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Galileo Galilei: bonfire or renunciation of the truth
Galileo Galilei: bonfire or renunciation of the truth
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Galileo Galilei renounced his ideas in the field of astronomy on June 22, 1633. It happened at the same place where Giordano Bruno heard the death sentence.

Galileo's biography

He was born into the family of a musician. From an early age, the boy was attracted to art. The scientist was a good performer and drew a decent wave. Florentine artists - Chigoli, Bronzino, and others - even consulted with him on issues of perspective and composition.

Galileo, who became a victim of the church, in his youth thought to become a priest, but at the insistence of his father entered the University of Pisa to study medicine. It was then that Galileo became acquainted with mathematics and was fascinated by this science.

Already in his student years, Galileo earned a reputation among teachers as an indomitable debater. The young man believed that he had the right to express his own opinion on all scientific issues, regardless of traditional authorities.

Before Galileo, scientific methods differed little from theological ones, and answers to scientific questions were still sought in the books of ancient authorities. Galileo was the first to carry out experiments and theoretical research. This position, supported by Descartes, was established, and science received its own criterion of truth and a secular character.

Galileo: discoveries

Galileo's proportional compass

Galileo studied inertia and free fall of bodies. In particular, he noticed that the acceleration of gravity does not depend on body weight, thus refuting Aristotle's assertion that the speed of falling is proportional to the body's weight.

The scientist formulated the first law of mechanics (the law of inertia): in the absence of external forces, the body either rests or moves uniformly.

Galileo is one of the founders of the principle of relativity in classical mechanics. He published a study of pendulum oscillations, on the basis of which Huygens will create a clock with a pendulum regulator. From that moment on, it became possible to make precise measurements in experimental physics.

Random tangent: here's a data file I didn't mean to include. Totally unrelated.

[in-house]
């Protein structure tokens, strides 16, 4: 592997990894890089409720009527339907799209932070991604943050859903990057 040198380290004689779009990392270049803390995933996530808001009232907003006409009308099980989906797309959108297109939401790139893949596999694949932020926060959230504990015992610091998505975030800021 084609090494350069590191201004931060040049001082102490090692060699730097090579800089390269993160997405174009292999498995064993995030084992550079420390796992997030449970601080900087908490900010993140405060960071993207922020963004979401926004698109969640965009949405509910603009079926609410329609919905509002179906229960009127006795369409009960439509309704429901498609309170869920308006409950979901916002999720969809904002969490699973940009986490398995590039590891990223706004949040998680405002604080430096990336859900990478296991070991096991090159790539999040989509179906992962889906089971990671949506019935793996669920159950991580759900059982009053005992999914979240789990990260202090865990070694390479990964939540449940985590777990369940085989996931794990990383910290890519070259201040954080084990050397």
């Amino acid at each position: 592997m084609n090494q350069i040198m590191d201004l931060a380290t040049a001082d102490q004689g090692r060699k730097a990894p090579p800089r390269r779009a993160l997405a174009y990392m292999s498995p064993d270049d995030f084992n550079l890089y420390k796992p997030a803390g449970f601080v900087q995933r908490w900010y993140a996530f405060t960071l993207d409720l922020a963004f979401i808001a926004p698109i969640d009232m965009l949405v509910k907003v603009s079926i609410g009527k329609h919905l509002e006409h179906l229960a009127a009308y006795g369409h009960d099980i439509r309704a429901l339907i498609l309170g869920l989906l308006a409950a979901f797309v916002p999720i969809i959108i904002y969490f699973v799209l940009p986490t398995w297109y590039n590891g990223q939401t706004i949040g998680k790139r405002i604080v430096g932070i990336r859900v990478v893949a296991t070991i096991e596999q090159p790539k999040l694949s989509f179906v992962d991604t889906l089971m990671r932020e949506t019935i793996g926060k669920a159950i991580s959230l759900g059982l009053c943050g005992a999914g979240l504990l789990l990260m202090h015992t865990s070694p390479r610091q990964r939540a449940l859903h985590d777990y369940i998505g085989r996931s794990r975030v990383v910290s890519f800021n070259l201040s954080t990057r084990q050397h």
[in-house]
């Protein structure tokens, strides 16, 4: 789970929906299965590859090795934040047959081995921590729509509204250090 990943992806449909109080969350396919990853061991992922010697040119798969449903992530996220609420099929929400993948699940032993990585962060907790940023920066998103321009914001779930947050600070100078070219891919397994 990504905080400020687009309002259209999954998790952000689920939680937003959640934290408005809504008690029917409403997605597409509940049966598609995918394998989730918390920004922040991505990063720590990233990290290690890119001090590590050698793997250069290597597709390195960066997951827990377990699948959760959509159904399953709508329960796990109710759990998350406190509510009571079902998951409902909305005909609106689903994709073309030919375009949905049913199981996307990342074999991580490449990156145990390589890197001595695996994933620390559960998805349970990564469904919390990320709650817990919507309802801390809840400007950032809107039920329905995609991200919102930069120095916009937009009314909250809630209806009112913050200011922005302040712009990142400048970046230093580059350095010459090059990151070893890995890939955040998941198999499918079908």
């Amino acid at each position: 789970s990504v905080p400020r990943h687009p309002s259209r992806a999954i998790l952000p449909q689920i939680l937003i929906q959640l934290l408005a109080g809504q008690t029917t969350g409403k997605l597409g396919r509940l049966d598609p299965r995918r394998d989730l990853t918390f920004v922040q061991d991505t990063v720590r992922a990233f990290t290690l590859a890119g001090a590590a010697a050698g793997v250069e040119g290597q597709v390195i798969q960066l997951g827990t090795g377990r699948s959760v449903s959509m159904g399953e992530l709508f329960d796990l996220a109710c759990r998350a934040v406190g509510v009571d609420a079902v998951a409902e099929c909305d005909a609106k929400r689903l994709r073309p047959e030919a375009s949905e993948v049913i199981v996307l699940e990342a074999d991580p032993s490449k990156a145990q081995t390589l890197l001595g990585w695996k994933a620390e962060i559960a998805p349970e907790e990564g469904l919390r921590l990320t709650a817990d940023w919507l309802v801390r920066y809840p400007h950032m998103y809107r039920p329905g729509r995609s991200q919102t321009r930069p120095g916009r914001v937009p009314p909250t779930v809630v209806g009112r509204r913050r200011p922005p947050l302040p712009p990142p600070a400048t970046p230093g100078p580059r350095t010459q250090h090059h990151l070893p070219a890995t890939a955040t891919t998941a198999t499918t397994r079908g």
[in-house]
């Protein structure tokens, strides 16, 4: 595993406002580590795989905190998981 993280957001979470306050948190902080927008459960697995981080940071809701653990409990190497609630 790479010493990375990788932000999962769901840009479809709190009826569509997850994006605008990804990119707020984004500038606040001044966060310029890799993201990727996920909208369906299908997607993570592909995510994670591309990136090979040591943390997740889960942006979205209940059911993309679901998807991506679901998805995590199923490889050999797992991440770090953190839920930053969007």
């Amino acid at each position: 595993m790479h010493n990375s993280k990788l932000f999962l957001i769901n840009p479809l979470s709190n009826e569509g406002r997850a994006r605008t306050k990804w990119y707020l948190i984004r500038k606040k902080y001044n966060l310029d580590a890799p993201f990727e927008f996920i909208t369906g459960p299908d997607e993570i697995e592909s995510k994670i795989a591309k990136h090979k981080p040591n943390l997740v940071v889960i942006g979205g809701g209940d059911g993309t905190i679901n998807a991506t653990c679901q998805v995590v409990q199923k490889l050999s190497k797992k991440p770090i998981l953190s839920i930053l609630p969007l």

For the first time in the history of science, Galileo raised the question of the strength of rods and beams in bending and thereby laid the foundation for a new science - the resistance of materials.

We can thank Galileo for inventing the hydrostatic balance for determining the specific gravity of solids; the first thermometer; compass and microscope.

With the help of a telescope he designed, Galileo discovered mountains on the moon; told that the Milky Way is composed of individual stars; discovered 4 moons of Jupiter; phases of Venus; spots on the sun. He also said that the sun rotates on its axis. Galileo also noted strange "appendages" of Saturn, but the opening of the ring was prevented by the weakness of the telescope and the rotation of the ring, which hid it from the terrestrial observer.

Heliocentrism: system validation

Galileo shows the telescope to the Venetian doge

Galileo's discoveries contributed to the establishment of the heliocentric system of the world, which he actively promoted. The scholar's fame and authority were so impressive that he even traveled to Rome to meet with Pope Paul V in the hope of convincing the pontiff that Copernicanism is quite compatible with Catholicism.

The Church has officially defined heliocentrism as a dangerous heresy. Copernicus' books on astronomy were banned. Despite this, the scientist continued his research. Ultimately, he was charged with heresy. This happened after the publication of the book "Dialogue on the two main systems of the world - Ptolemaic and Copernican", which the scientist had been preparing for almost 30 years.

Inquisition: Pursuit of Galileo

Before the court of the Inquisition

By the verdict of the court, Galileo, who agreed to renounce his convictions, was found guilty of distributing a book with a "false, heretical teaching contrary to Holy Scripture" about the movement of the Earth. He was not declared a heretic, but "strongly suspected of heresy."After the pronouncement of the verdict, Galileo on his knees pronounced the text of the abdication offered to him. The scientist spent the rest of his life under house arrest and constant supervision of the Inquisition.

In the early 1980s, the church rehabilitated Galileo by admitting that the Inquisition had made a mistake in 1633, forcing the scientist to renounce Copernicus' theory.

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